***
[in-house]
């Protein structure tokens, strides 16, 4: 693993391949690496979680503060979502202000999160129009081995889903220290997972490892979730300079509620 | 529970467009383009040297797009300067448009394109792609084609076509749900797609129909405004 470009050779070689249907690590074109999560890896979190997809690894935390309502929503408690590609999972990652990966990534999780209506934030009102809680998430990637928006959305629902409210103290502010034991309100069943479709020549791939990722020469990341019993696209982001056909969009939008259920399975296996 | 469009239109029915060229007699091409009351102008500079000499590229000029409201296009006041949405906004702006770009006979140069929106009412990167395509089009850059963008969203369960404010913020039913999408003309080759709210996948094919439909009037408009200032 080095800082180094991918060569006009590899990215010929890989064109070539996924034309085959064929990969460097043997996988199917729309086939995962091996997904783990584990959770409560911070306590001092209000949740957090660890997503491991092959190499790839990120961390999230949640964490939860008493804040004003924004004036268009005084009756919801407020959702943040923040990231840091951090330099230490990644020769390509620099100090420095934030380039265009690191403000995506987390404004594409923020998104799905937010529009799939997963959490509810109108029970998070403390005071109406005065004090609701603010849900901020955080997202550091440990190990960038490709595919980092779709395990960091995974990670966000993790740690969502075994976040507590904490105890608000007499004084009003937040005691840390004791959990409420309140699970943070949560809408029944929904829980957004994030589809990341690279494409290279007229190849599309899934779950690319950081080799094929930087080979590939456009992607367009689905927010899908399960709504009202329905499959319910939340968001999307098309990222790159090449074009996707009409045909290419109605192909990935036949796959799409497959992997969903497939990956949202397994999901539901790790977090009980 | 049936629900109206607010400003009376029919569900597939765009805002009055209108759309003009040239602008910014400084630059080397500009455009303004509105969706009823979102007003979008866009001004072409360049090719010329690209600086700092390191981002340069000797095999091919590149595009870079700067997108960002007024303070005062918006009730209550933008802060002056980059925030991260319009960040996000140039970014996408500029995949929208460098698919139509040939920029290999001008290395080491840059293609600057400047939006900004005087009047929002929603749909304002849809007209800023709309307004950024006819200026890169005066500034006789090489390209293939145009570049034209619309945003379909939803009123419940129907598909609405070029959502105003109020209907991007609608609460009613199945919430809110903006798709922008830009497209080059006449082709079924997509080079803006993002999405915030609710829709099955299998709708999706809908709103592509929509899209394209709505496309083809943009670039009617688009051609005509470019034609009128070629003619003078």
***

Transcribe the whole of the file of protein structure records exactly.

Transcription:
[in-house]
């Protein structure tokens, strides 16, 4: 693993391949690496979680503060979502202000999160129009081995889903220290997972490892979730300079509620 | 529970467009383009040297797009300067448009394109792609084609076509749900797609129909405004 470009050779070689249907690590074109999560890896979190997809690894935390309502929503408690590609999972990652990966990534999780209506934030009102809680998430990637928006959305629902409210103290502010034991309100069943479709020549791939990722020469990341019993696209982001056909969009939008259920399975296996 | 469009239109029915060229007699091409009351102008500079000499590229000029409201296009006041949405906004702006770009006979140069929106009412990167395509089009850059963008969203369960404010913020039913999408003309080759709210996948094919439909009037408009200032 080095800082180094991918060569006009590899990215010929890989064109070539996924034309085959064929990969460097043997996988199917729309086939995962091996997904783990584990959770409560911070306590001092209000949740957090660890997503491991092959190499790839990120961390999230949640964490939860008493804040004003924004004036268009005084009756919801407020959702943040923040990231840091951090330099230490990644020769390509620099100090420095934030380039265009690191403000995506987390404004594409923020998104799905937010529009799939997963959490509810109108029970998070403390005071109406005065004090609701603010849900901020955080997202550091440990190990960038490709595919980092779709395990960091995974990670966000993790740690969502075994976040507590904490105890608000007499004084009003937040005691840390004791959990409420309140699970943070949560809408029944929904829980957004994030589809990341690279494409290279007229190849599309899934779950690319950081080799094929930087080979590939456009992607367009689905927010899908399960709504009202329905499959319910939340968001999307098309990222790159090449074009996707009409045909290419109605192909990935036949796959799409497959992997969903497939990956949202397994999901539901790790977090009980 | 049936629900109206607010400003009376029919569900597939765009805002009055209108759309003009040239602008910014400084630059080397500009455009303004509105969706009823979102007003979008866009001004072409360049090719010329690209600086700092390191981002340069000797095999091919590149595009870079700067997108960002007024303070005062918006009730209550933008802060002056980059925030991260319009960040996000140039970014996408500029995949929208460098698919139509040939920029290999001008290395080491840059293609600057400047939006900004005087009047929002929603749909304002849809007209800023709309307004950024006819200026890169005066500034006789090489390209293939145009570049034209619309945003379909939803009123419940129907598909609405070029959502105003109020209907991007609608609460009613199945919430809110903006798709922008830009497209080059006449082709079924997509080079803006993002999405915030609710829709099955299998709708999706809908709103592509929509899209394209709505496309083809943009670039009617688009051609005509470019034609009128070629003619003078």